Who Cares for Identity Information in Government 2.0? An Empirical Study-government.vision

Who Cares for Identity Information in Government 2.0? An Empirical Study


This chapter summarizes a study on the impact of data identification on Information government-citizen communication in 2.0 government systems. The data are taken from surveys of state 2.0 users and studies on the value and importance of the Dutch Information government’s 2.0 website. This makes it clear that Web 2.0 users are looking for other tangible and ready to offer them, the value of the public service knowledge base and the relationship with the public. The results show that, contrary to the recommendations of the literature, 2.0 government discussion forums do not have a positive relationship between moral values and the interaction of space. It has been argued that the government’s 2.0 efforts should be flexible and transparent.


“Web 2.0, also known as social media, is a term for technology and systems that facilitate communication with user-generated content, resulting in new forms of social media. Government 2.0 can be seen as the use of Web 2.0 by a government that has decided – in the sense we like this paper – to facilitate government communication with citizens. Many communication schemes have already been set up at the intersection of government and citizens, but not all have been successful. The chances of achieving a successful 2.0 rule are influenced by several factors (Meijer, Koops, Pieterson, Overman, and Ten Tije, 2012). The only thing we can look at in this document is the main features of creating a 2.0 website, the amount of information that users must provide when logging in to the official 2.0 website.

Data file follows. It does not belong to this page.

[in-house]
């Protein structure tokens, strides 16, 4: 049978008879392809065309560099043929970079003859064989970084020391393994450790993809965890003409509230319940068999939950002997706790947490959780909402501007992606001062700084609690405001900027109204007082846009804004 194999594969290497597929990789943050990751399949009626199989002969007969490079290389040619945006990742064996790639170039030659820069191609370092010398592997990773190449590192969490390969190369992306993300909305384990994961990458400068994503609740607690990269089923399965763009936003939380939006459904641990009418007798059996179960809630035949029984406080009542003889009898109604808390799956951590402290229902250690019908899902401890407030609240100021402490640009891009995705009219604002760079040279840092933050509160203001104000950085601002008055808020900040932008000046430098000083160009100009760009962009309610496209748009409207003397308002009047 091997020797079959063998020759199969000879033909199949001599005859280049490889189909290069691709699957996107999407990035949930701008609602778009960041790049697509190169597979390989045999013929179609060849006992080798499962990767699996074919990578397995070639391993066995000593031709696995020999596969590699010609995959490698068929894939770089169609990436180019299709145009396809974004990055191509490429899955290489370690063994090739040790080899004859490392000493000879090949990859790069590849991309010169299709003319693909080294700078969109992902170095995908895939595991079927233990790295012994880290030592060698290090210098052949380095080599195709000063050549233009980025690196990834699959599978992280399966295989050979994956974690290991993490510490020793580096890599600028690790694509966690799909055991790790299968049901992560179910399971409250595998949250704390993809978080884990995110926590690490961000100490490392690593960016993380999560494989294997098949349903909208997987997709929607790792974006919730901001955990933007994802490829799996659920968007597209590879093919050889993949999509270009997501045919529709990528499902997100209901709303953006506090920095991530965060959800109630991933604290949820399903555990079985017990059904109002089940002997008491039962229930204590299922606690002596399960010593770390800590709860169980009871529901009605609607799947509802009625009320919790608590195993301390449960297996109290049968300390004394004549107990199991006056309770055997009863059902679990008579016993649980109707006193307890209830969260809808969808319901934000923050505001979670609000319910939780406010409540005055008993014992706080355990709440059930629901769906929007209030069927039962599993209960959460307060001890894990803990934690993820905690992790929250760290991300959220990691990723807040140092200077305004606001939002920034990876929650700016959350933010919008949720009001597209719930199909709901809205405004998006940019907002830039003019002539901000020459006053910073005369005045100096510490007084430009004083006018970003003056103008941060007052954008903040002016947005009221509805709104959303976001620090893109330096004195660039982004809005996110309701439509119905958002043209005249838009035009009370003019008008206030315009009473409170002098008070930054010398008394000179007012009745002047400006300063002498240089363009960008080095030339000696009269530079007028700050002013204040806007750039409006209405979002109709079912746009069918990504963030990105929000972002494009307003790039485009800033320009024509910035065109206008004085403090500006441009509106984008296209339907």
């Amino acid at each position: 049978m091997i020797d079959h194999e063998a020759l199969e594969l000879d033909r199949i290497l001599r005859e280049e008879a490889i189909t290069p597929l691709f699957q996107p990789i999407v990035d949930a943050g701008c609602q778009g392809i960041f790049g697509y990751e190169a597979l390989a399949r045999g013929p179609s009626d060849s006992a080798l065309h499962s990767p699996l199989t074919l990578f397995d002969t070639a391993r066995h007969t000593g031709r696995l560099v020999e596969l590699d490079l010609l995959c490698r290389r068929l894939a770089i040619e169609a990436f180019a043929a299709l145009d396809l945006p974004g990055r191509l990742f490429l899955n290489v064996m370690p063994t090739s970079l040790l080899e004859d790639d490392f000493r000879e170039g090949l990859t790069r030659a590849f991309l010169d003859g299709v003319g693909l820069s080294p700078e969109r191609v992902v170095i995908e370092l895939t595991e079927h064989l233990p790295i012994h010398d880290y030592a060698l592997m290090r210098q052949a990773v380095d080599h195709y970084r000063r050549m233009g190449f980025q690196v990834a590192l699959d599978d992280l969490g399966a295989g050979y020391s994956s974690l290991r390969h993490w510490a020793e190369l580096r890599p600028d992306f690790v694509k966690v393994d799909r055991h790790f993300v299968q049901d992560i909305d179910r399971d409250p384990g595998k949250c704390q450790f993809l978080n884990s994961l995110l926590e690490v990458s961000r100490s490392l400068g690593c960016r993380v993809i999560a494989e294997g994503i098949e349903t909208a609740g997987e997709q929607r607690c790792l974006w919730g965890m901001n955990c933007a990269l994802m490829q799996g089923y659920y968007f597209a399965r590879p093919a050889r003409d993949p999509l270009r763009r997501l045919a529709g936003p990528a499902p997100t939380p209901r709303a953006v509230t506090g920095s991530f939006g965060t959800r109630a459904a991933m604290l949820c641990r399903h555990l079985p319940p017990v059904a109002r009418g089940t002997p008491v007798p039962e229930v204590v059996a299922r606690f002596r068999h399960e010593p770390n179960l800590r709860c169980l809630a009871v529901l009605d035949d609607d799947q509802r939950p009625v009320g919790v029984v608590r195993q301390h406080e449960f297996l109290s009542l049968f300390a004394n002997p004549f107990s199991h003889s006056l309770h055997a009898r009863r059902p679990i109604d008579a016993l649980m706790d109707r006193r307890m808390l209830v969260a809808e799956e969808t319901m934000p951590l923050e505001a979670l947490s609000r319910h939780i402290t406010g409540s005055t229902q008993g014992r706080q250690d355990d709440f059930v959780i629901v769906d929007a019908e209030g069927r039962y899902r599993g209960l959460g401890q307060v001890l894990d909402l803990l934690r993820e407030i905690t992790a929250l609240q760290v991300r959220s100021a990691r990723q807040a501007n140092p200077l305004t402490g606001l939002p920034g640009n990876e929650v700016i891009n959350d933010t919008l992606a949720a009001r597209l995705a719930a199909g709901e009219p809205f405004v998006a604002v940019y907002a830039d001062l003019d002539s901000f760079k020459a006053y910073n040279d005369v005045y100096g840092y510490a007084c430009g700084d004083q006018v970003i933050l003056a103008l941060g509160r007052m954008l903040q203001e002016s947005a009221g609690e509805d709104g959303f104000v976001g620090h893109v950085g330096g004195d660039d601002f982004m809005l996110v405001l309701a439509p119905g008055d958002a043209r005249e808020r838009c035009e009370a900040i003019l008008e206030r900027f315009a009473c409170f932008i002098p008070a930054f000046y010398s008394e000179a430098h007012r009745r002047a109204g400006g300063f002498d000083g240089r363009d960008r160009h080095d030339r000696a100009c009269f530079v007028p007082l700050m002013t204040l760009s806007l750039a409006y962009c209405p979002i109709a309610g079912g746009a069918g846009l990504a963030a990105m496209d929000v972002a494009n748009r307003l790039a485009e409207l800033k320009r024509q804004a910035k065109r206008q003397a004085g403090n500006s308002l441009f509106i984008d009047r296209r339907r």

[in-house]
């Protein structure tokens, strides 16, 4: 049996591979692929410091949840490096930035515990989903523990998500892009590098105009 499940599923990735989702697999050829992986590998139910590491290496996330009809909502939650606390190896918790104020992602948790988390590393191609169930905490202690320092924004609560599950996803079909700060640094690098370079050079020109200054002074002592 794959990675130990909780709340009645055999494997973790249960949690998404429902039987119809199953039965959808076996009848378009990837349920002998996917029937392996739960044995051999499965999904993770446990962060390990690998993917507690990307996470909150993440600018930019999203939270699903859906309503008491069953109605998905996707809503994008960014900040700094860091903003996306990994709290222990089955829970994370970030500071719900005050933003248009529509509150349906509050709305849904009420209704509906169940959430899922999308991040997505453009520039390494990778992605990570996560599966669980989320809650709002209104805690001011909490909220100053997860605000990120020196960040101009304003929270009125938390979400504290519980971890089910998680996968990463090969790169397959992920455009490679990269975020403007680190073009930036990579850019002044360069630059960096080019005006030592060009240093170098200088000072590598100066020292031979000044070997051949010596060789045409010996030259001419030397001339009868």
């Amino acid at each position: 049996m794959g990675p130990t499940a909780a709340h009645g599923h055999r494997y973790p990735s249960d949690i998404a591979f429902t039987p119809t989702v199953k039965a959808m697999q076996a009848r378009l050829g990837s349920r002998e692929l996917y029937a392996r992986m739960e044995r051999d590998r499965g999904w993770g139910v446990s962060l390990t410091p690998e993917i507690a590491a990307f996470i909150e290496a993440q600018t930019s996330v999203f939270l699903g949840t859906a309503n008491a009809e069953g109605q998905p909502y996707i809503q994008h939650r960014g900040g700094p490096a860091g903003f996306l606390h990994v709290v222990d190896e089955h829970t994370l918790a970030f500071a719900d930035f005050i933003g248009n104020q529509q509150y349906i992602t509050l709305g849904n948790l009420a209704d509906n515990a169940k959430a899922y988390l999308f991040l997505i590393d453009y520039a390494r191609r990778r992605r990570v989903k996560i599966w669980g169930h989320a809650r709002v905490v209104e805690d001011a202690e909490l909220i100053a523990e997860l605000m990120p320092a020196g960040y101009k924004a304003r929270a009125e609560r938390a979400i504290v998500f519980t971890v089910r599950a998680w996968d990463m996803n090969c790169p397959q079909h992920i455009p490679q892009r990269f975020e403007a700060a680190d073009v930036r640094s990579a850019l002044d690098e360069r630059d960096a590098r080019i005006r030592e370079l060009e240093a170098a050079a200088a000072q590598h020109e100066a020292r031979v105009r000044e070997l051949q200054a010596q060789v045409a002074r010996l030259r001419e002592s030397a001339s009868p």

The reason why we focus on the choice of information is that the documents supporting it are the basis for allowing trust, and trust is a necessary condition in this international context. Especially on the air, hope cannot be taken lightly; this must be emphasized. Because online communication involves distance communication, activities that encourage trust in our expectations may come when we meet face to face (Pettit, 2004). In this article, we look at the history of intimate relationships that Haenni et al. (2009, p. 40 et seq.) Describes the reliability of significant trustees, the trustworthy view of the trustee in appropriate circumstances. Religions have many facets; on this page, we are interested in the main categories or opportunities that hope may have in the future: availability (is a trustee on demand?)

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